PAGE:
Wednesday, August 24, 2011

Review of Importance of Being Earnest, Pittsburgh Irish Classical Theatre

The Pittsburgh Irish Classical Theater consistently produces fine plays, whether it is “hold your breath heart stopping drama” or “over the top satiric comedy.”  Their latest production of the "Importance of being Earnest" by Oscar Wilde with an all male cast and a brief prologue and briefer epilogue is another example of excellence.
Oscar Wilde’s play "The Importance of Being Earnest" is a satiric comedy on Victorian Life in England.  It is fascinating to watch the length the main characters go to hide the lives they have constructed to relieve boredom yet still being seen as socially acceptable. 

The "love bug" has bitten both of the characters and their efforts to obtain what they want and still keep their lives intact are interesting and amusing to watch.
Both young men, Jack "Earnest" Worthing  and  his friend Algernon have constructed a series of fabrications about  the name  "Earnest" and do a number of "quick thinking"  maneuvers to try to maintain  the facade they have woven.  Each maneuver creates another problem and the complications are hilarious and rueful to watch.  

While most people find the play funny and delightful (which I do) I feel a touch of sadness and irony about the play and the various scenarios we produce in our lives to maintain "respectability" and relieve boredom.  

The Importance of Being Earnest, produced by PICT, and adapted by director Conall Morrison is a wonderful end of summer treat...go...laugh and enjoy... and maybe afterward look at the lessons hidden in the hilarity of the comedy.
Joann R. Forrester
"The Empress of Biz"

Wikipedia Synopsis of Play
Ernest Worthing. Ernest has come from the country to propose to Algernon's cousin, Gwendolen. Algernon, however, refuses his consent until Ernest explains why his cigarette case bears the inscription, "From little Cecily, with her fondest love to her dear Uncle Jack." "Ernest" is forced to admit to living a double life. In the country, he assumes a serious attitude for the benefit of his young ward, Cecily, and goes by the name of John (or Jack), while pretending that he must worry about a wastrel younger brother named Ernest in London. In the city, meanwhile, he assumes the identity of the libertine Ernest. Algernon confesses a similar deception: he pretends to have an invalid friend named Bunbury in the country, whom he can "visit" whenever he wishes to avoid an unwelcome social obligation. Jack, however, refuses to tell Algernon the location of his country estate. Gwendolen and her formidable mother Lady Bracknell then call on Algernon. As he distracts Lady Bracknell in another room, Jack proposes to Gwendolen. She accepts, but seems to love him very largely for his professed name of Ernest; Jack resolves to himself to be rechristened "Ernest". Lady Bracknell discovers them and interrogates Jack as a prospective suitor. Horrified that he was adopted after being discovered as a baby in a handbag at Victoria Station, she refuses him and forbids further contact. Gwendolen, however, manages covertly to swear her undying love. As Jack gives her his address in the country, Algernon surreptitiously notes it on the cuff of his sleeve; Jack's revelation of his pretty young ward has motivated Algernon to meet her.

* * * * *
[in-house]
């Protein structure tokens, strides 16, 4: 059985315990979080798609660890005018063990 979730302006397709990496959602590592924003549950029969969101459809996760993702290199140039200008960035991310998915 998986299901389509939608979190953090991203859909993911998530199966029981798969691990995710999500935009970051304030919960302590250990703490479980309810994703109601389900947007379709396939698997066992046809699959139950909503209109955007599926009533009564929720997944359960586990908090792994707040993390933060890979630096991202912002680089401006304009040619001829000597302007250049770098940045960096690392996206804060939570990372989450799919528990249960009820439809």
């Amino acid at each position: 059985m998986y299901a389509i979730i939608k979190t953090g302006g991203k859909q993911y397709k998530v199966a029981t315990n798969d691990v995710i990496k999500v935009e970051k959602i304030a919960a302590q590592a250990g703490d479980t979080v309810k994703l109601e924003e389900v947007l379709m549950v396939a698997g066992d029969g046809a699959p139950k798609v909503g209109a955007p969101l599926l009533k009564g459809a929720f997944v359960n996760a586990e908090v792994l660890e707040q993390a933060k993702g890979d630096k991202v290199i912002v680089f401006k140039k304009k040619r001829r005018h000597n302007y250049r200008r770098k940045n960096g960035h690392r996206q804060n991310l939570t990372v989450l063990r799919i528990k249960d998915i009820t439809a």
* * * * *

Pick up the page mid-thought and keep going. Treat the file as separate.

JoAnn R. Forrester "Empress of Biz" TalkCast Host Point is..
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